Information for the city of Wichita
Wichita is the largest city in Kansas and the seat of Sedgwick County. It is located in the south central part of the state, at the couence of the Arkansas and Little Arkansas rivers. Incorporated as a city in 1870, Wichita is the chief commercial and industrial center of southern Kansas.More or less uninhabited at the time of Kansas's entry into the Union in 1861, the area was first settled by Wichita Indians, who came north from Texas and Oklahoma during the Civil War. At about the same time (during the mid 1860s) a number of trading posts were established at or near the river junction. One of the traders, Jesse Chisholm, pioneered the Chisholm Trail, which passed through Wichita and was the main cattle drive route from Texas to the railroad in Abilene. After the railroad was extended to Wichita in 1872, the city boomed first as a cow town and then later as the trading center in an agricultural and livestock region.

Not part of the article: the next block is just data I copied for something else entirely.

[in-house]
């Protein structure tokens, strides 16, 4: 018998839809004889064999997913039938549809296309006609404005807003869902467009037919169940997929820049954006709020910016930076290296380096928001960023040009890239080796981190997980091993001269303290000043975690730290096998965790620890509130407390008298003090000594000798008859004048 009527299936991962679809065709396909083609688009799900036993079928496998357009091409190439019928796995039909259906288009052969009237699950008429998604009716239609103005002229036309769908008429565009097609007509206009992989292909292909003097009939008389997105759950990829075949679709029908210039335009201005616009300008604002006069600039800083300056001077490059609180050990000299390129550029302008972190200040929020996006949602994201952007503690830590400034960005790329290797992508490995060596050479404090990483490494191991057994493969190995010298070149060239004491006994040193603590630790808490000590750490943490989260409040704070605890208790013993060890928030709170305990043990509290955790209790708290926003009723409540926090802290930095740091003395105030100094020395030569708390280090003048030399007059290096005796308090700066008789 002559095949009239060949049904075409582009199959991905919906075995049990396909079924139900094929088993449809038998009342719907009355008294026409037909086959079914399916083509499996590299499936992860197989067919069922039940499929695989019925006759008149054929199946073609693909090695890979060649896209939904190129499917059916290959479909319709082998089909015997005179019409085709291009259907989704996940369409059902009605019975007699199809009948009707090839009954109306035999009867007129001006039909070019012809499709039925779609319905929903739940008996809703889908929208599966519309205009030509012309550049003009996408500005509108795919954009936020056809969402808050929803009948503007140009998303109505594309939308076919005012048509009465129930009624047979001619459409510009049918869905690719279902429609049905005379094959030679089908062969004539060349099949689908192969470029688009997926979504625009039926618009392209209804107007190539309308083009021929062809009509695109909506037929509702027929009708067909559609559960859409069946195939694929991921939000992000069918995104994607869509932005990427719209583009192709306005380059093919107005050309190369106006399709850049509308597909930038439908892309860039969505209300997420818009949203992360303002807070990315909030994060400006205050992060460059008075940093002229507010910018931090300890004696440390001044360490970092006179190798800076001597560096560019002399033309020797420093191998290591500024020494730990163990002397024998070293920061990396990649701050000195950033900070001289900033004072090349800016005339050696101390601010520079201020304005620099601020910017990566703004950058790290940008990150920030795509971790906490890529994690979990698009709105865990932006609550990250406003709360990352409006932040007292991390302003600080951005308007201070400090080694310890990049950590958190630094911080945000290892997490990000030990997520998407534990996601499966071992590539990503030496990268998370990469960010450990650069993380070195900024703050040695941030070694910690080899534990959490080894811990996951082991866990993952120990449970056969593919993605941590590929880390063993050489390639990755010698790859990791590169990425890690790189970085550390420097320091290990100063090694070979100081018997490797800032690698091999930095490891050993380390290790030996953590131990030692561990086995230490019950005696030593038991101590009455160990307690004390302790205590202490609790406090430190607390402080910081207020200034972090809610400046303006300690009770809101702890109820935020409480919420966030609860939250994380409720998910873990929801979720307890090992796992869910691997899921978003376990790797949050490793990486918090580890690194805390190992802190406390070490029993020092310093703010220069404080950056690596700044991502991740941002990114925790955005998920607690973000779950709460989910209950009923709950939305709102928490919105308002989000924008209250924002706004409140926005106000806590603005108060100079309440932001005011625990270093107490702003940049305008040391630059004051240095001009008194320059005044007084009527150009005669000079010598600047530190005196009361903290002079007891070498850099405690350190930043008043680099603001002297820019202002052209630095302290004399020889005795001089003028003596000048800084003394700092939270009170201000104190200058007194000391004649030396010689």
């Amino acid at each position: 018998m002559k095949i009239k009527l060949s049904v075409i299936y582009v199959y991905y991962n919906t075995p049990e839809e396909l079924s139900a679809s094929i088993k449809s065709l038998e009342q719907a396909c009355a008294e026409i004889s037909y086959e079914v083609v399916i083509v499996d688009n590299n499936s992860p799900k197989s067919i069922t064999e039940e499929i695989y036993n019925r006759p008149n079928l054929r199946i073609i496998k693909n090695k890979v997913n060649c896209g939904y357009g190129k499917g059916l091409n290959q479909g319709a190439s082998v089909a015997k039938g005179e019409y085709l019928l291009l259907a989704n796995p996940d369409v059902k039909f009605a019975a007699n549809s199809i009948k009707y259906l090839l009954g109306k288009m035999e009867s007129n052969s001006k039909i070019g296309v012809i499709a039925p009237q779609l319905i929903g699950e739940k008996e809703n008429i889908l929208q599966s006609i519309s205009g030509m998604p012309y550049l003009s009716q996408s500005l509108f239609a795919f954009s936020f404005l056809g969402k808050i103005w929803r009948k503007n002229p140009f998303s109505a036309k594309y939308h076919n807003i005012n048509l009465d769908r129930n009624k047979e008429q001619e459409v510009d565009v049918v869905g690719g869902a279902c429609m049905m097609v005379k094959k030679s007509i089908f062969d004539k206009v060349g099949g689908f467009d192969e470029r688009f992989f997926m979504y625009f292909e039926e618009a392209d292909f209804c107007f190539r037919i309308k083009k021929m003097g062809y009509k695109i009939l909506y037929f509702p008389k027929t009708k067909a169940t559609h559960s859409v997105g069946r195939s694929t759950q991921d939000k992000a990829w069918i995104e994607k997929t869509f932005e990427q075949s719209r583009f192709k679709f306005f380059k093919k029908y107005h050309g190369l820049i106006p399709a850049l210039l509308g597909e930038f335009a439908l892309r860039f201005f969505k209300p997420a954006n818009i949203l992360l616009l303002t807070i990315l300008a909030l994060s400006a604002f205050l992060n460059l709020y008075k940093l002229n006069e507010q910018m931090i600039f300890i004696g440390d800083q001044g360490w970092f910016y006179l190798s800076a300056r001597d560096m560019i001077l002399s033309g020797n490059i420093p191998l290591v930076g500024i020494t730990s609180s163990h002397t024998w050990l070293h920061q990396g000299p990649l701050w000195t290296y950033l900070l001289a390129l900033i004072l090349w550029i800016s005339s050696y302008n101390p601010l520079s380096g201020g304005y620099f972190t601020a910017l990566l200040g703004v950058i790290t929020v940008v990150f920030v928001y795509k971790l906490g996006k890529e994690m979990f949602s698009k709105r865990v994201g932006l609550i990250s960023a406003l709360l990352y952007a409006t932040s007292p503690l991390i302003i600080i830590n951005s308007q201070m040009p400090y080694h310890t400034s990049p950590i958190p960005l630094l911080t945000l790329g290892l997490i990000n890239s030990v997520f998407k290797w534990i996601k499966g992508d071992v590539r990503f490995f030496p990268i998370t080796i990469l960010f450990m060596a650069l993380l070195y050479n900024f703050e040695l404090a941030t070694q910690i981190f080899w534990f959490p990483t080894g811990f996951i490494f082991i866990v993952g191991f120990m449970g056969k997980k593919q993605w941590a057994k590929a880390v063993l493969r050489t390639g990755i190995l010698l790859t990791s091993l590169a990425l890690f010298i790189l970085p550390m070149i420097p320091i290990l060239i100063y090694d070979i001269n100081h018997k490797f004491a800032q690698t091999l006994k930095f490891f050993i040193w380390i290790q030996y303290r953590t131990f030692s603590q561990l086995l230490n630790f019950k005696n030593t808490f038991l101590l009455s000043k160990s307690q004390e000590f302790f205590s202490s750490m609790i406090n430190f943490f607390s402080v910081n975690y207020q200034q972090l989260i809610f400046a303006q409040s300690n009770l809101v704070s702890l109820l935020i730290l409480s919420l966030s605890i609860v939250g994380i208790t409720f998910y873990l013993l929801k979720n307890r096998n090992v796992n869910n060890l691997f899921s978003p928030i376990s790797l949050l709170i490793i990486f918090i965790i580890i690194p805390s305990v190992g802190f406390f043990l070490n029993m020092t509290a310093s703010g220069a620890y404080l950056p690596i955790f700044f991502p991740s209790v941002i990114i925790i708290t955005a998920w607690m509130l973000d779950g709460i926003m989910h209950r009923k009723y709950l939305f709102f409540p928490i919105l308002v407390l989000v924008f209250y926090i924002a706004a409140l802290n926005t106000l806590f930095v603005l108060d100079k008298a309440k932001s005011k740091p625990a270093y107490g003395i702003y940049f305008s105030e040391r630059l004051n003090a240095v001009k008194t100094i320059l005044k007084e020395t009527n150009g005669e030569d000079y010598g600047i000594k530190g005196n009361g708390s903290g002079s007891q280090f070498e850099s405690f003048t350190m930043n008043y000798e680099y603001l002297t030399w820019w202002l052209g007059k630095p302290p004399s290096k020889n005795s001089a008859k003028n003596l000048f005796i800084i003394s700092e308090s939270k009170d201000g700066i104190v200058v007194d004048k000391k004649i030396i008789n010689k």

Although the city experienced an economic slump at the end of the 19th century, oil was discovered nearby in 1915, and subsequently the population almost doubled.Aircraft manufacturing began in the 1920s, and Wichita remains a center of the aircraft industry today. In addition, the city also has flour mills, meatpacking plants, and oil refineries. Major manufactures include camping equipment, heaters and air conditioners, and electronics. Wichita has a number of art and historical museums, a zoo, and a planetarium. It is the site of several universities, including Wichita State University (1895). McConnell Air Force Base is nearbyWichita's principal industrial sector is manufacturing, which accounted for 21.6 percent of area employment in 2003. Aircraft manufacturing has long dominated the local economy, and plays such an important role that it has the ability to iuence the economic health of the entire region; the state offers tax breaks and other incentives to aircraft manufacturers.